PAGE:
Art Detail | Ilham Gallery
Return from the Sea
Return from the Sea

A group of fishermen have  just returned from a fishing trip in this painting by second-generation Nanyang artist Cheah Yew Saik. The figures are painted in a highly stylised manner typical of the Nanyang style, with the figure-types depicted to suggest human activity as part of the local landscape,  rather than seeking  to create a realistic  likeness. In 1963,  the same year this painting was made, the newly formed nation of Malaysia had come into being. Yew Saik’s fishermen, with their varied skin tones, suggest a group of men of different  ethnicities working together  in harmony, perhaps alluding to an idea of Malaysia as culturally and racially diverse, with an economic abundance shared by all.

Oil on canvas
53 × 89 cm
Credit Line:
Collection of ILHAM Foundation
© Cheah Yew Saik
About Cheah Yew Saik

Cheah Yew Saik (b. 1939, Kedah) is part of the second generation of Nanyang artists in Malaysia. He graduated from the Nanyang Academy of Fine Arts in 1961 and  from Stoke-on-Trent College of Arts, England in 1965. Upon his return to Malaysia, Yew Saik, who is passionate about art education, founded the short-lived Penang Art School in 1966. In 1968, he founded another school, the Kuala Lumpur College of Art. He served as its principal until 2002. Over his long career, he has had solo exhibitions in Malaysia, Thailand, Singapore, Hong Kong, and Australia. His works are in the collections of the National Art Gallery, the Kedah Art Museum, Bank Negara Malaysia, Soka Gakkai Malaysia, and Petronas.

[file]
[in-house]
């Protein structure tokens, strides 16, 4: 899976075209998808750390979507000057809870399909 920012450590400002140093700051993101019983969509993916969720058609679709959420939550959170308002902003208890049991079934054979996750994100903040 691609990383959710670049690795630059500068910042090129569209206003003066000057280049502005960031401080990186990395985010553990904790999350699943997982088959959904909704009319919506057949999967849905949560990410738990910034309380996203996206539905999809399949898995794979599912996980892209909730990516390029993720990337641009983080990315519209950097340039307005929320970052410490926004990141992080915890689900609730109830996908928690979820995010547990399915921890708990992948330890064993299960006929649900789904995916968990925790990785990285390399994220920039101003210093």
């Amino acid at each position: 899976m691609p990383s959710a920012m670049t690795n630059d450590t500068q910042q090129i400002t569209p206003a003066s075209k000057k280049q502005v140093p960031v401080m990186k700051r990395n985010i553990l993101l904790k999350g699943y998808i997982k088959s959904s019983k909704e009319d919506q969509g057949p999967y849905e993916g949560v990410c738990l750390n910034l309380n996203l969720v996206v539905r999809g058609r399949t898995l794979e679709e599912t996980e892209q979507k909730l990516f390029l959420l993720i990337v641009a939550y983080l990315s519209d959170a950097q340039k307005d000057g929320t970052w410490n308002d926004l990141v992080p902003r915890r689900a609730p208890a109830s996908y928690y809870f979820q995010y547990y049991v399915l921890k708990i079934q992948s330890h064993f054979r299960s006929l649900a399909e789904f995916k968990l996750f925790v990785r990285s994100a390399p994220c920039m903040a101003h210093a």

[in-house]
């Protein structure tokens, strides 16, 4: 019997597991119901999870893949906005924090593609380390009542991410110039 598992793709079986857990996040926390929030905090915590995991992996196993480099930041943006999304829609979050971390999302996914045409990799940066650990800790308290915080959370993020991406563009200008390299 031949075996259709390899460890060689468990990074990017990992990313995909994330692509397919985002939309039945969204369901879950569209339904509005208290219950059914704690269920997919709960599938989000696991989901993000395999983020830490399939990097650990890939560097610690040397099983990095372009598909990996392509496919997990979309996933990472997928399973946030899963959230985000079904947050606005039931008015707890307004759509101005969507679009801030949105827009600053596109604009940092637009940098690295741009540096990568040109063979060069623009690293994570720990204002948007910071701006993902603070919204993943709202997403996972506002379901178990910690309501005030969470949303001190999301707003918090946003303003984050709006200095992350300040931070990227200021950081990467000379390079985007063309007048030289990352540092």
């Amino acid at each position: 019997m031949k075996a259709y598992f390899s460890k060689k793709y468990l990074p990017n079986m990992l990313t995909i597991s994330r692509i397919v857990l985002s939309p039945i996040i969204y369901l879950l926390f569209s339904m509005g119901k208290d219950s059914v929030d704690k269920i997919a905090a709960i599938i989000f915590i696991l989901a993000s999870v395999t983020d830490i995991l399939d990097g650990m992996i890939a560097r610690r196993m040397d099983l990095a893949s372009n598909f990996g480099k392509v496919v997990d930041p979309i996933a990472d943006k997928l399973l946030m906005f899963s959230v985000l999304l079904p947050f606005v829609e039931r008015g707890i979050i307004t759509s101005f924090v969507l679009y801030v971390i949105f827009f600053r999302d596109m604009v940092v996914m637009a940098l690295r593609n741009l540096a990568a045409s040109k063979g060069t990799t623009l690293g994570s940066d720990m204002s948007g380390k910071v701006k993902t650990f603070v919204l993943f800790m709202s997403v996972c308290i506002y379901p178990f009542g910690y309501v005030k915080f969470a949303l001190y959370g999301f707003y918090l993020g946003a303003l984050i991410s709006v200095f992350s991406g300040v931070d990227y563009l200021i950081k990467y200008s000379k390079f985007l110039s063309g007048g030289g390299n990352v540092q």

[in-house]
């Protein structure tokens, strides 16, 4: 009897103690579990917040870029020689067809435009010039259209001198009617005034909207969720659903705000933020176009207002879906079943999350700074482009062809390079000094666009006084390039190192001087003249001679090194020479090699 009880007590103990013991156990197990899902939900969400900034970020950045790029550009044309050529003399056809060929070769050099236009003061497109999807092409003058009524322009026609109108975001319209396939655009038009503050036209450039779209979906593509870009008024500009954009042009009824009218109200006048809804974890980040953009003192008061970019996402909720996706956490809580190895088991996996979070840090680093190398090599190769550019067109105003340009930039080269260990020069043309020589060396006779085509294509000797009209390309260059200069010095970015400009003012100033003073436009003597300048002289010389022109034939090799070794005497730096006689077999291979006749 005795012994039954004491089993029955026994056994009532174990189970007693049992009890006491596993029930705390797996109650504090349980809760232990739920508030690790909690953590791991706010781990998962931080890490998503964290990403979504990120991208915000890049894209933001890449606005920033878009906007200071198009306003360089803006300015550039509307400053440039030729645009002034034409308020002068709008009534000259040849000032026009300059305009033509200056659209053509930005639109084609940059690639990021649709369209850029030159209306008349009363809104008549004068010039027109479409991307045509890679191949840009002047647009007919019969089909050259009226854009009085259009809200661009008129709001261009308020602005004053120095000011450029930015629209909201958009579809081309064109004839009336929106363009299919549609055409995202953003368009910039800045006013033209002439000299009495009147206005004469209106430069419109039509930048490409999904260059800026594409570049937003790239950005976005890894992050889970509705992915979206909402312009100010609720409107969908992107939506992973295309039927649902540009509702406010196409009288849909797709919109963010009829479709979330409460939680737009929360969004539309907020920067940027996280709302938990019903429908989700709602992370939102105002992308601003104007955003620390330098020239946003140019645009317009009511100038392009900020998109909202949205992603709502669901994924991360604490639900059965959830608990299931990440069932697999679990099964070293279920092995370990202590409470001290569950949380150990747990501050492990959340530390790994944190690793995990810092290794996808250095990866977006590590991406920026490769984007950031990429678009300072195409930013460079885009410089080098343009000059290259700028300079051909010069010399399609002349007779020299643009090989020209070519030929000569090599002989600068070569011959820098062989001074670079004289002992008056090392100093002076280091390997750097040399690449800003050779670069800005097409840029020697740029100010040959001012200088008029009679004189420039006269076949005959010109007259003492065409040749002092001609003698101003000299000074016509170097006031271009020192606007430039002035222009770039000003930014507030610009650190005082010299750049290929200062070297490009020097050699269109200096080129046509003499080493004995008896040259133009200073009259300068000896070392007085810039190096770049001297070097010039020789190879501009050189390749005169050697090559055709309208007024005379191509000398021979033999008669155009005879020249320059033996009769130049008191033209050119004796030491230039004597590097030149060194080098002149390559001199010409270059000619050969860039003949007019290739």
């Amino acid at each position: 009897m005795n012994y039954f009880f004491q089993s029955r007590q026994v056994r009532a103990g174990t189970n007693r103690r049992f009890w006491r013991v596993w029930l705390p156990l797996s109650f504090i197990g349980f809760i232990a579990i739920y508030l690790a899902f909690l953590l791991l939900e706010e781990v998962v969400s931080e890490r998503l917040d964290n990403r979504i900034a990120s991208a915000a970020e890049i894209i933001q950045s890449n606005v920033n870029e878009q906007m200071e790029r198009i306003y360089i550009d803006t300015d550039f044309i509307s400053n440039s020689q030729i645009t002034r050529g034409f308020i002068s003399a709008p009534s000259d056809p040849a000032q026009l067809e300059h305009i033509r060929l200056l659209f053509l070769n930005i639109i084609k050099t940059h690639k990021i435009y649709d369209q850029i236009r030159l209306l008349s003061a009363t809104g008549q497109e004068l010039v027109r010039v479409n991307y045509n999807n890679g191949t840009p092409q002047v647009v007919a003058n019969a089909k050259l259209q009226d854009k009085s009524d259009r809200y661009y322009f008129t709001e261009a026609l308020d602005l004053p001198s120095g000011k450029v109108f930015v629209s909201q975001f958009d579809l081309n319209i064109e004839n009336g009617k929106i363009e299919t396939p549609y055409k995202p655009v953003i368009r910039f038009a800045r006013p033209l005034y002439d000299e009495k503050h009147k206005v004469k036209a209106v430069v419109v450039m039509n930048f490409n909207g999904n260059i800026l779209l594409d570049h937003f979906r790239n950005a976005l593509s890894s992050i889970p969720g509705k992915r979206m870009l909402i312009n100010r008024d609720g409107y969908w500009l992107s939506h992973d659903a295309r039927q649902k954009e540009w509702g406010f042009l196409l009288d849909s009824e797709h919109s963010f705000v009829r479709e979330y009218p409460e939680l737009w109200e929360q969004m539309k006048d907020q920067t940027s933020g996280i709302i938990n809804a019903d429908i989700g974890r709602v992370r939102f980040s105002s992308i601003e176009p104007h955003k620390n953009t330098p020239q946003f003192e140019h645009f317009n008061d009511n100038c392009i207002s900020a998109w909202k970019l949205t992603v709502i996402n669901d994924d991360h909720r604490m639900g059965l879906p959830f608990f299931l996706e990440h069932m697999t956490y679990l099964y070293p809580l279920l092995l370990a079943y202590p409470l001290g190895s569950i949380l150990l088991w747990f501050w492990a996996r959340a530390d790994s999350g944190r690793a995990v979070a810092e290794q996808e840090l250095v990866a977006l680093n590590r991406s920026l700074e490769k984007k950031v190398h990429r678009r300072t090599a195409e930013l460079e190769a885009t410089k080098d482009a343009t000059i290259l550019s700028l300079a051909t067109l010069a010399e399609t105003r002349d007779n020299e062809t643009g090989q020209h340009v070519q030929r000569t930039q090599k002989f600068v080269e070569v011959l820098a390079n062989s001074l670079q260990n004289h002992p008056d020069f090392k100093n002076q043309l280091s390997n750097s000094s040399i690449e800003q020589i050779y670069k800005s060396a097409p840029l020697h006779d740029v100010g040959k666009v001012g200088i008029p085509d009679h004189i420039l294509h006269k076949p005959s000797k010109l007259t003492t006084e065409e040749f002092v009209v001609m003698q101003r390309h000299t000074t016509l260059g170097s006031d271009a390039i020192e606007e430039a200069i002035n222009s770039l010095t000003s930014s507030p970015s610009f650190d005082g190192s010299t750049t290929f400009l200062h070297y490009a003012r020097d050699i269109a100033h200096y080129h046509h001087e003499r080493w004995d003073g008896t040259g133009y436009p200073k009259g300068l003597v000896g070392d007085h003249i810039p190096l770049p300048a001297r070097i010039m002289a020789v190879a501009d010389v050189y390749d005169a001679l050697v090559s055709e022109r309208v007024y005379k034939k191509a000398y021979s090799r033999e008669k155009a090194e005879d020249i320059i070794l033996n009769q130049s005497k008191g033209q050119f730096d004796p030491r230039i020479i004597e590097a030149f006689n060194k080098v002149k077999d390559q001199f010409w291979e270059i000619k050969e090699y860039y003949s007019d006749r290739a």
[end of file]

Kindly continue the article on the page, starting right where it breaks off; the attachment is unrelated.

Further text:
Further Readings
  • Nur Hanim Khairuddin and Beverly Yong, eds. Narratives in Malaysian Art vol. 1. Kuala Lumpur: RogueArt, 2012.

Learning Section

  • How many figures can you see in this image? Cheah Yew Saik uses stylised figures in his paintings. What elements of the human figures has he chosen to include? What does he not include? How are the figures different from each other? What can you tell about the mood and relationships between the group of figures? The text tells us that this artwork was painted in the year of Malaysia's formation. Does knowing this change your reading of the painting? Do you agree with the interpretation of the painting given in the text? What evidence is there in the painting for this interpretation?

  • Fishing continues to be an important industry in Malaysia. Would this scene still represent fishing today?  How has it changed since the time this painting was made? What are the advantages and disadvantages  of these changes to local communities?